You can find lots more information about the financial implications of divorce or dissolution on the Money Advice Service website.

Coping with your feelings

No matter who instigates a break up, the end of a relationship can produce a complicated mixture of feelings, including anger, sadness, freedom, guilt, and failure. You may have more energy and see it as a new beginning. Or you may be left with painful feelings. Even if it’s a relief, it can feel like a bereavement but without the rituals that help you come to terms with a loss.

You can find advice to help you deal with your emotions on the Relate website. You could also consider counselling.

Telling people

If possible, try to agree with your partner what you’ll tell people and plan how you’ll respond to difficult questions. It’s up to you how much you say but in the long run you may find that it’s best to keep the details private.

Even for adult children, it can be hard when parents separate or divorce. Your children need to be able to continue a relationship with both of you so try to stay neutral when telling them if you can.

As well as family and friends, you may also need to tell:

  • the tax office
  • your Council Tax office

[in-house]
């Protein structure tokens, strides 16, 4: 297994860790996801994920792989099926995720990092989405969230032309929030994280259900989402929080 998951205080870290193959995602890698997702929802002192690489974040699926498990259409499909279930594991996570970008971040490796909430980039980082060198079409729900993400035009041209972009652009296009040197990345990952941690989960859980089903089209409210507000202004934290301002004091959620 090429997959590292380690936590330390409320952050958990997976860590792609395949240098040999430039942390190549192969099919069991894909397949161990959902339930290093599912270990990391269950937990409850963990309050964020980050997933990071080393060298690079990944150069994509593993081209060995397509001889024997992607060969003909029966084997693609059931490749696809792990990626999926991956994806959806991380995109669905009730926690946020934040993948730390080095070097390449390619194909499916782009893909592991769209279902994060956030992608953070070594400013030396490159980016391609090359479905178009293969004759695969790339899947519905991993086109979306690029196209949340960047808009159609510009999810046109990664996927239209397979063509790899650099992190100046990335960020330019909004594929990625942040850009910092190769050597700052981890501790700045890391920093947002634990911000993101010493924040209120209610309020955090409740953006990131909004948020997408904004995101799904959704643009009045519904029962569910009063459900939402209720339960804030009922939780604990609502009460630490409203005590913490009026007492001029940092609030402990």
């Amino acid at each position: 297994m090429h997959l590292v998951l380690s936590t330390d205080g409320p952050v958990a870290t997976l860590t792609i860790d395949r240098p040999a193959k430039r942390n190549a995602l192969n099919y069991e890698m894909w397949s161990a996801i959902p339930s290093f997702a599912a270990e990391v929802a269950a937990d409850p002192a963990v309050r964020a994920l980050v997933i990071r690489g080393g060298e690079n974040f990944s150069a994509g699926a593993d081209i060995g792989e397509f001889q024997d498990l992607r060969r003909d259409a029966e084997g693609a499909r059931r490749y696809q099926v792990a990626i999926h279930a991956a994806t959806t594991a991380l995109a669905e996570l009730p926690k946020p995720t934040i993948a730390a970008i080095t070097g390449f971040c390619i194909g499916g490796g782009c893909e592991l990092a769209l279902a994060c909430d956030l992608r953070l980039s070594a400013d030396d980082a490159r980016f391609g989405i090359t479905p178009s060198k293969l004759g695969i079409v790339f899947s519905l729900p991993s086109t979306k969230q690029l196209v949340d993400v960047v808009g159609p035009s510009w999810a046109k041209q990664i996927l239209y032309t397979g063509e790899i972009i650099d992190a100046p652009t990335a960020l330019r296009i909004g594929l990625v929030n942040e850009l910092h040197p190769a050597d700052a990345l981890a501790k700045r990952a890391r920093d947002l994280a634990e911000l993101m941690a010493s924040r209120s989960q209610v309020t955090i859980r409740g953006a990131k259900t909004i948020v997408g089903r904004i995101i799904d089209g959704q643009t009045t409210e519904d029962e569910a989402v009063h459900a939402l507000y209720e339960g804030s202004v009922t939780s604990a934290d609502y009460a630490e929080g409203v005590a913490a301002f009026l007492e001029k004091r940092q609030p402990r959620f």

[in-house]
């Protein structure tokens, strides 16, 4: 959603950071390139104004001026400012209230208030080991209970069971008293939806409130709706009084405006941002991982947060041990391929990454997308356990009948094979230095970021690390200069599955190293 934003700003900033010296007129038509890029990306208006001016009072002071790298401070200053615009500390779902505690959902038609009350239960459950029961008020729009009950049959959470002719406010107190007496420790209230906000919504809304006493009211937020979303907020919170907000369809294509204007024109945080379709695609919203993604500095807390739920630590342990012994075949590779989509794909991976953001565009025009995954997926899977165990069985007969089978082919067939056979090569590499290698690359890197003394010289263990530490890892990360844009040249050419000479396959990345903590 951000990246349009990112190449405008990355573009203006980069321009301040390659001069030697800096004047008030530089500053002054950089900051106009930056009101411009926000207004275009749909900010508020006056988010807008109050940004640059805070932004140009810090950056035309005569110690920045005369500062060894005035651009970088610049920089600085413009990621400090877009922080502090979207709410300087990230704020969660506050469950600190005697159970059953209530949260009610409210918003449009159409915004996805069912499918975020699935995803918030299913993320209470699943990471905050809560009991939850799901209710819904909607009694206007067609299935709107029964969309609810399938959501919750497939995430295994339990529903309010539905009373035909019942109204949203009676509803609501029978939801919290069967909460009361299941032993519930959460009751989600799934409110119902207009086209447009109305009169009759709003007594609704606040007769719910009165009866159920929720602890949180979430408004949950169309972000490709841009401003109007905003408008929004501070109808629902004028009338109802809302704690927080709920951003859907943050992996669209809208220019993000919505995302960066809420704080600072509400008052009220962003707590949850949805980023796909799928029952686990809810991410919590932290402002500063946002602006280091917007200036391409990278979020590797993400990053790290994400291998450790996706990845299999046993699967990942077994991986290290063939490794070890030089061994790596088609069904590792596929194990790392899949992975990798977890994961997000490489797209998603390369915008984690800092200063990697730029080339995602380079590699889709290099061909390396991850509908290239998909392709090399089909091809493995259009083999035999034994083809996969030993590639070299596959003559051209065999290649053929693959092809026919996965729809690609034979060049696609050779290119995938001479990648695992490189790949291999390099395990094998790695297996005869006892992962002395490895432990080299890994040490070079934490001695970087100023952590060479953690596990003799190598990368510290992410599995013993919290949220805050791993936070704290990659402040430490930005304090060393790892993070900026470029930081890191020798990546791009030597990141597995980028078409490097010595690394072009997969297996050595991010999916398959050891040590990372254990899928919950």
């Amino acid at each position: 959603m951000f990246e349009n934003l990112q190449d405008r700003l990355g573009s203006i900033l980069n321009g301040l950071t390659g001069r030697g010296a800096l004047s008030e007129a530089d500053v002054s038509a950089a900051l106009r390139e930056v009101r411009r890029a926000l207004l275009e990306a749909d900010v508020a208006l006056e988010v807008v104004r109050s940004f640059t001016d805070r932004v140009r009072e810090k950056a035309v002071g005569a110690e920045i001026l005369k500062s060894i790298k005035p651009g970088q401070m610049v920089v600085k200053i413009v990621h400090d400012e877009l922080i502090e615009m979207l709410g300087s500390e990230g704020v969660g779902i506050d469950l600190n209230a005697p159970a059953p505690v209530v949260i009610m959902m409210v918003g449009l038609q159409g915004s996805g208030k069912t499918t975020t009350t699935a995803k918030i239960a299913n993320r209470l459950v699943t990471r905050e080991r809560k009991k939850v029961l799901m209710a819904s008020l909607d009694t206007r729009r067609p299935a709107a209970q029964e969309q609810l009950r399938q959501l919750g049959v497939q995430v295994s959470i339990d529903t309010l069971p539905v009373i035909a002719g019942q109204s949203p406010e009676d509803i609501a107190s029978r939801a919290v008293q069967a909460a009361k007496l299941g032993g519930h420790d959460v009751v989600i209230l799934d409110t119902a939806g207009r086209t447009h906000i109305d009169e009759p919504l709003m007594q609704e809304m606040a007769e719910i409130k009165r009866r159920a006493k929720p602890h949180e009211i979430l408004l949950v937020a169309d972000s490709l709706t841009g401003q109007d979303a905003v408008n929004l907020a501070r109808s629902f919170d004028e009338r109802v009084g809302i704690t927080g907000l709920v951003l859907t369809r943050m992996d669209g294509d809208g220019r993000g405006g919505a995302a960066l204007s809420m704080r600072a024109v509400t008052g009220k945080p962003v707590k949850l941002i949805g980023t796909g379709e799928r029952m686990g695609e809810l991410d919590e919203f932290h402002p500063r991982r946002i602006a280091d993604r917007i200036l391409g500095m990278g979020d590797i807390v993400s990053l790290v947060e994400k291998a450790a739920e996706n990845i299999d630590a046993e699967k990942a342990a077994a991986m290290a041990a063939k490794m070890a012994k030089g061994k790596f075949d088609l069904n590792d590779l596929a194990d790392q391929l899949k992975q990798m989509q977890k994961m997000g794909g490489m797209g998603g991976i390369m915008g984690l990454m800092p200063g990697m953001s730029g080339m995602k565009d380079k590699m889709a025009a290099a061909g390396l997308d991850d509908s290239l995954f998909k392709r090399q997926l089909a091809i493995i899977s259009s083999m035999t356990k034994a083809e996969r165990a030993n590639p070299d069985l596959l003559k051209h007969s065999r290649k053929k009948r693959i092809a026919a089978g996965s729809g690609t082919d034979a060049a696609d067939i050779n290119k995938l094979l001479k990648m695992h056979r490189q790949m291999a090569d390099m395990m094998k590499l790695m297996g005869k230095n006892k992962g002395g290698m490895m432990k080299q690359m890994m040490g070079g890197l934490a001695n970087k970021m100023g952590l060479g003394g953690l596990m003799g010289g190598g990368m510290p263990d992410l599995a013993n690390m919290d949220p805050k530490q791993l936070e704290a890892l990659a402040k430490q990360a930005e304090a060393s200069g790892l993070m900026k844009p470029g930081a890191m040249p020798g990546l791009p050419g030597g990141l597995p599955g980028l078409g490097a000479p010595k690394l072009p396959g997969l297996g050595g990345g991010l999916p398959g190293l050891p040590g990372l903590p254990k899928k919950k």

• your mortgage lender
  • the Pension Service
  • the relevant benefits offices
  • your bank or building society.

Moving on

It may take time to adjust to your new situation. As well as the emotional impact, which can go on for some time, you may have to get used to dealing with more practical matters on your own, such as managing your money, looking after your home or cooking for yourself.

Citizens Advice has a useful budgeting tool to help you work out your finances and you might now be eligible to claim additional benefits, such as Pension Credit, Housing Benefit and Council Tax Support. You could use our benefit calculator to work out what you’re entitled to or call our Helpline and arrange to speak to an adviser. You could also contact the Pension Service for advice on whether you can use your ex-spouse or civil partner’s National Insurance record to increase your State Pension.

It’s important for your wellbeing to stay in touch or meet new people. If you’ve lost some of your social networks or feel lonely, there are many ways to feel more connected. If you feel ready for a new relationship, see our dating advice.

Next steps

You can find legal specialists through the Law Society.

You might be able to get free initial legal advice through a Law Works legal advice clinic or from the Disability Law Service.

If you’re in a same-sex relationship and want advice about divorce or dissolution, contact Stonewall.